For me, painting is the best way to express my respect and admiration for anything and anyone, so I started drawing Thorin and other dwarves.  Sometimes I depict them similar to how they look in the cinema, and sometimes I add something of my own.  And, of course, I wondered how the King of the Dwarves looks in real life.  I was amazed that a man with such a non-standard, slightly sinister beauty can be so different and so charming in any role of his. Richard is a wonderful person, very unusual and very expressive. He cannot be called a classically handsome guy, but his face, facial expressions, and movements reflect every thought, every emotion and every sentence.  Probably that’s why I’m so keen to draw him and his characters.  They are all so charming, and there is a mystery in each and every one of them, some very special and attractive feature, inspiring me to make new and new portraits.

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We Must Away, Ere Break of Day “Inspired by mister J.R.R Tolkien and mister R.Armitage” – SceithAilm, DeviantArt – OPEN FOR LARGER IMAGE

CC: What would you say is your favorite piece that you have done so far and which Richard Armitage character is your favorite?
 
OL:  I have no favorite picture at all. They can only be more or less successful.  Any picture seems to be absolutely disastrous after some time.  Because, at first, there is continuous improvement of your artistic skills and gradually you start to see technical errors, bad parts, incorrect lines and proportions. And secondly, all the time that I’ve been drawing, I never managed to complete the picture under the initial idea.

This is especially painful when you’re drawing portraits of celebrities, because you cannot attain similarity with the original.  And even if the figure seems successful, once you look at any photo of Richard it appears that again a sketch turned out to be not as I’d wanted.  But I think that for now the best of my Richard’s portraits is the painting “The King.  I hope, compared to the rest of my drawings, this portrait of Thorin conveys his controversial experiences and unexpressed grief better than others. 

Actually, Thorin Oakenshield is artistically the most bright and interesting object to create paintings.  This character is not only a wonderful acting masterpiece, but also as a beautiful object for decorative work on the hair, weapons, ornaments of clothes and other small details.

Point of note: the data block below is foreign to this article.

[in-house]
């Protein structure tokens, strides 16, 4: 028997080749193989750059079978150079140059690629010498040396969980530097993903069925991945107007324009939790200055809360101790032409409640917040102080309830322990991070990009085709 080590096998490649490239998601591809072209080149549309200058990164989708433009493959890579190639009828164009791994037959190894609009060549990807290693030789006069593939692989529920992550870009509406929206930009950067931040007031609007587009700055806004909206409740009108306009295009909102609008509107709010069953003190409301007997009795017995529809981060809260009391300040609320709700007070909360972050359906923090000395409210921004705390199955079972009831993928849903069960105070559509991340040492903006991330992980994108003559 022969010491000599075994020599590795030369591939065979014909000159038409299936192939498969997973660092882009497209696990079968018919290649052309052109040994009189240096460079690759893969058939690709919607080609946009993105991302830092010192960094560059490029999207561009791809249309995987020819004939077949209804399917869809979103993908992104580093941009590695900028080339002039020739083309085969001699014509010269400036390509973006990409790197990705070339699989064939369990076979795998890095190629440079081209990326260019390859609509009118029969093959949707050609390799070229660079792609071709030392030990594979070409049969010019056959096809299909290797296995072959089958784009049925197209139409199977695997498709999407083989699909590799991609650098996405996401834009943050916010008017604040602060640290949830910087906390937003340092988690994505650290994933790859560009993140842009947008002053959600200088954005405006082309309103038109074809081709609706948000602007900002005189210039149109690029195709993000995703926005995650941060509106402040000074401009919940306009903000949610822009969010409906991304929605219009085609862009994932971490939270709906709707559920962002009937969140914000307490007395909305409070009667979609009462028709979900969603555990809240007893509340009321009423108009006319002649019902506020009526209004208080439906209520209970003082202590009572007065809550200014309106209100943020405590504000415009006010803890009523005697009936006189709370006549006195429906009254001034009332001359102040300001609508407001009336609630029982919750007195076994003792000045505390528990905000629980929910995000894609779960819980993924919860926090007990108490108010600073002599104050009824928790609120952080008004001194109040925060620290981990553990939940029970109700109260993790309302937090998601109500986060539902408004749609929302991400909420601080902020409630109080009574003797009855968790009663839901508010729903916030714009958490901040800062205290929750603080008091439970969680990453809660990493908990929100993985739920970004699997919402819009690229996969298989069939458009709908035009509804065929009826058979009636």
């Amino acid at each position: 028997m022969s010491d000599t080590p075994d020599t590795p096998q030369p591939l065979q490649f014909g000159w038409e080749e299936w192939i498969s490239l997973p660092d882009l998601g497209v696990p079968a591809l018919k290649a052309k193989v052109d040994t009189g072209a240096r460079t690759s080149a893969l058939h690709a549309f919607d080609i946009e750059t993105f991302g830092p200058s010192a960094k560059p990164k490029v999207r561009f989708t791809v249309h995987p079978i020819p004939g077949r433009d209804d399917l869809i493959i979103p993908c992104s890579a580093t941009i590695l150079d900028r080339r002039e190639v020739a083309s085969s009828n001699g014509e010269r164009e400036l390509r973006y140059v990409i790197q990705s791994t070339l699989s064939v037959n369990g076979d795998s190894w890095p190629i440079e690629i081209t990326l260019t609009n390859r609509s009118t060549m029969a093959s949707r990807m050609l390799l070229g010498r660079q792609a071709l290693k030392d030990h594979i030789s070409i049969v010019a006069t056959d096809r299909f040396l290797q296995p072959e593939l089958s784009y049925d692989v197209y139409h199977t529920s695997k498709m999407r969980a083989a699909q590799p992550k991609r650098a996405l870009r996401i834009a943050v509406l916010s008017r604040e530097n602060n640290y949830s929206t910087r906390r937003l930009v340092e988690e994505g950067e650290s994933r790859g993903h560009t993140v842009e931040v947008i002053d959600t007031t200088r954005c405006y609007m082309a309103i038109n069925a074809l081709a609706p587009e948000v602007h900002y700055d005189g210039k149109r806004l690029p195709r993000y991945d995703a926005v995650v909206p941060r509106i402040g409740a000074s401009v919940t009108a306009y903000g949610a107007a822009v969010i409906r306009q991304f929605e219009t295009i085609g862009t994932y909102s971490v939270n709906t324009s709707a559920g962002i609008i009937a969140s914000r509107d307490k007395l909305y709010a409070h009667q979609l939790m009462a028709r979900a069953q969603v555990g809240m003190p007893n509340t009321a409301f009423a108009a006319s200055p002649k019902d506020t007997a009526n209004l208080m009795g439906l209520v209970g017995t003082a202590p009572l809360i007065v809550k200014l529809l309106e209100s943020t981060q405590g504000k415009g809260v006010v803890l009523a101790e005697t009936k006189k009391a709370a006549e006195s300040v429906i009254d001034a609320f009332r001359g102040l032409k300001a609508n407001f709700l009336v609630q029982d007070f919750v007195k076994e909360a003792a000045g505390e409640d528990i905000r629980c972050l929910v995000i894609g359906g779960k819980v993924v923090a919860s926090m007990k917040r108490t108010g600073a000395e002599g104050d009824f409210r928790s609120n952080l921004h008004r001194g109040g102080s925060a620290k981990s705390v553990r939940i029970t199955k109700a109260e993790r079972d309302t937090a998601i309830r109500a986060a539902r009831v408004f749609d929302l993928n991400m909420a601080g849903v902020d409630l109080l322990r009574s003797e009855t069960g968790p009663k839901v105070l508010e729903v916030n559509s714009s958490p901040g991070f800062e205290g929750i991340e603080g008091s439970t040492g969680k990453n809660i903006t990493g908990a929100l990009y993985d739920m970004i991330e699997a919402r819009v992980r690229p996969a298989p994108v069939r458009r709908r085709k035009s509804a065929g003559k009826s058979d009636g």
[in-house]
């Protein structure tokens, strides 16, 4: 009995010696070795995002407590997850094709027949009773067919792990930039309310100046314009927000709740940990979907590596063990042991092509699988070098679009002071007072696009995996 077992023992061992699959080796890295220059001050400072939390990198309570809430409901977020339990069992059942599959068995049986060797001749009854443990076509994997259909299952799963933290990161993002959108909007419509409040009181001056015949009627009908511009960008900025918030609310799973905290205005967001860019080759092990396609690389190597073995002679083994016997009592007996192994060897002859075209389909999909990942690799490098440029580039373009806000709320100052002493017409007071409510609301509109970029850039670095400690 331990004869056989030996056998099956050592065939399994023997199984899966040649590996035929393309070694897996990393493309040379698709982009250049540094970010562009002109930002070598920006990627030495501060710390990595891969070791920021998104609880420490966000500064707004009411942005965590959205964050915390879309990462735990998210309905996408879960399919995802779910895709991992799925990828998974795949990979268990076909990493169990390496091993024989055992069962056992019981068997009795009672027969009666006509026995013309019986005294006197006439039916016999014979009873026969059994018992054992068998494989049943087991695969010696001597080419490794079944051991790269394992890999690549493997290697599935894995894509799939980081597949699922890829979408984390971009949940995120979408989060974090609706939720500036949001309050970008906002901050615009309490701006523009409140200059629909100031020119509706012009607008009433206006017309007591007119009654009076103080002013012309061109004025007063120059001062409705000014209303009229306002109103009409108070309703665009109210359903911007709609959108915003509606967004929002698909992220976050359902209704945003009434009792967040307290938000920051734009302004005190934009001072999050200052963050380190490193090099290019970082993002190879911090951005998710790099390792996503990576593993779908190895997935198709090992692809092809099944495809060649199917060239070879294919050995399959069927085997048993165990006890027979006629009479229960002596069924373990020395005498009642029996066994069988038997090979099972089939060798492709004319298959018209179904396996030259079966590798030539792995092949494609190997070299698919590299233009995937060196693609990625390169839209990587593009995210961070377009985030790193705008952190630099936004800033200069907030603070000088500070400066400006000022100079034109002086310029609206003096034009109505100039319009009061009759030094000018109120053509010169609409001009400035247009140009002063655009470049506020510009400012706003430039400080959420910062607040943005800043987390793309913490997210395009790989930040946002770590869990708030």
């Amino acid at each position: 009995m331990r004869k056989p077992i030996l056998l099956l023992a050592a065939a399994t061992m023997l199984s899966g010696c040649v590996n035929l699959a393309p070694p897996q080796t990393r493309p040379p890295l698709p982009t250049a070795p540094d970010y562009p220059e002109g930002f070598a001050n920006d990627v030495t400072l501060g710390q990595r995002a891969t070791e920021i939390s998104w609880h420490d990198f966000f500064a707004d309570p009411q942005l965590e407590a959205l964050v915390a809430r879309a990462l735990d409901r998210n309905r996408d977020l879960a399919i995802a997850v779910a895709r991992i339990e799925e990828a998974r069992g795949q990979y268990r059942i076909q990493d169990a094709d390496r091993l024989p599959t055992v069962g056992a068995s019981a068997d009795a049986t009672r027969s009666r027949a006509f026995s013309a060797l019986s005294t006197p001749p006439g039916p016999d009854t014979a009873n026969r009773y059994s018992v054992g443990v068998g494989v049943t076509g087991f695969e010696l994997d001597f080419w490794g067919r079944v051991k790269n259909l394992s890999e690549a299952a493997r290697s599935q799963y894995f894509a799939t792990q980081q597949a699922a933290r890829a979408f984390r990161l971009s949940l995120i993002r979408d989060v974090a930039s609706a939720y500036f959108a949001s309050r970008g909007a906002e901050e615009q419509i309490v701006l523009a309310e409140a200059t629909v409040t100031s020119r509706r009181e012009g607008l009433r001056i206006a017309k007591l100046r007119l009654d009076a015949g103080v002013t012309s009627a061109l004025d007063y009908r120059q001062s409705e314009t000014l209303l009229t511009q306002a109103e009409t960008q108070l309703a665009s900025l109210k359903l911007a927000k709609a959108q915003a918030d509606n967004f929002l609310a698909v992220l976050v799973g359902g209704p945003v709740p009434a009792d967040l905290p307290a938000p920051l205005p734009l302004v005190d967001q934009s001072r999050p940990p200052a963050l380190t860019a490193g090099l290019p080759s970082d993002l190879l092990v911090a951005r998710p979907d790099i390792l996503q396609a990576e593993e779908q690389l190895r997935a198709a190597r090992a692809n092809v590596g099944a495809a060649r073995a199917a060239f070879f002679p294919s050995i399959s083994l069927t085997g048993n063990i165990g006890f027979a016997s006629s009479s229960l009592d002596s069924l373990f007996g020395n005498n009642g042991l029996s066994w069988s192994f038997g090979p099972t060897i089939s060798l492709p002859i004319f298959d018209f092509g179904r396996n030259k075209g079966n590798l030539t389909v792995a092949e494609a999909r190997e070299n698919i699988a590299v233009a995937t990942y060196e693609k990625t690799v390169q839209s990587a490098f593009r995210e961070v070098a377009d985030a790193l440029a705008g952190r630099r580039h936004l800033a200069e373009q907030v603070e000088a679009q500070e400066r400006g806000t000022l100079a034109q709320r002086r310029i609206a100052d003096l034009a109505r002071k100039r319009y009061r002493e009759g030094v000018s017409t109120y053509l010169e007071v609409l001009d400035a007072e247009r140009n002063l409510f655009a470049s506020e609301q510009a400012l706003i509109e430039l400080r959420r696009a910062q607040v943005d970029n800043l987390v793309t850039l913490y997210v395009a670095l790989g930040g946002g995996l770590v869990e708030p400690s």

Among the rest of Richard’s work in movies and serials my favorite characters are Lucas North in the TV series “MI5”,  John Thornton in the drama “North and South” and Harry Kennedy in the sitcom “The Vicar of Dibley”. Each of them is incredibly attractive and beautiful, but I prefer to draw fantasy or medieval characters.

CC: I am both moved and fascinated by the light that seems to eminate from beneath the skin, as well as the intimately detailed work on the hair, in your subjects.  Where do you begin when painting facial tone and other details?
 
OL: My working over digital portraits always begins with a simple pencil sketch.  It helps to find the required view, pose an interesting character and determine the proportions of the picture.  Then, already in Photoshop, I divide a figure by color spots, then set the general tone for skin, hair, clothing, and eyes.

You must find common shades of light and shadow in the picture.  Then you must scale the image.  It is then more convenient to start the detailed work using the smallest soft or wet brushes. To work with skin first, I form the surface of the large strokes, facial folds, shadows, wrinkles, highlights, and then I make skin surface smooth using adjustment layers.  At the final stage, working on skin, a texture is overlaid on top of all other layers with a special blend mode. By the way, you can sometimes use texture of stone or tissue for skin painting.  It composes a very interesting effect.  And making a hair texture just takes a very long time to draw each strand of hair and whiskers, and then flatten them with adjustment layers of light and shadow. 

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Untitled “Obsession-sketch. ‘Release the Hounds of Hell!’ In my mind” – SceithAilm, DeviantArt – OPEN FOR LARGER IMAGE

CC: Yes, I can see that “stone” texture you speak of in several images.  That’s an interesting tool for such a subtle effect.  So, do you you work on commission or is the work you do on DeviantArt just for pleasure?
 
OS:  I have great problems with working [on orders].  Every order entails many obligations in terms of discharge, subject and style.  I’m busy with this type of work for most of the time, as it takes almost 9 hours every day.  And this is the kind of work that has a lot of limitations and customer requirements, that’s why in my free time I prefer full freedom in creativity.  After all, if I delay execution of an order, or its quality is lower because of haste, fatigue, or laziness, it will turn out that I don’t fulfill promises.  It would be unprofessional.  In my Gallery [on DeviantArt] there are several works I made for friends, just as a gift, free from any responsibility.  Everything I do [in my Gallery], I do for fun.  I get letters with requests to draw something on commission quite often, and it’s very flattering, but unfortunately there is no possibility to take such a work.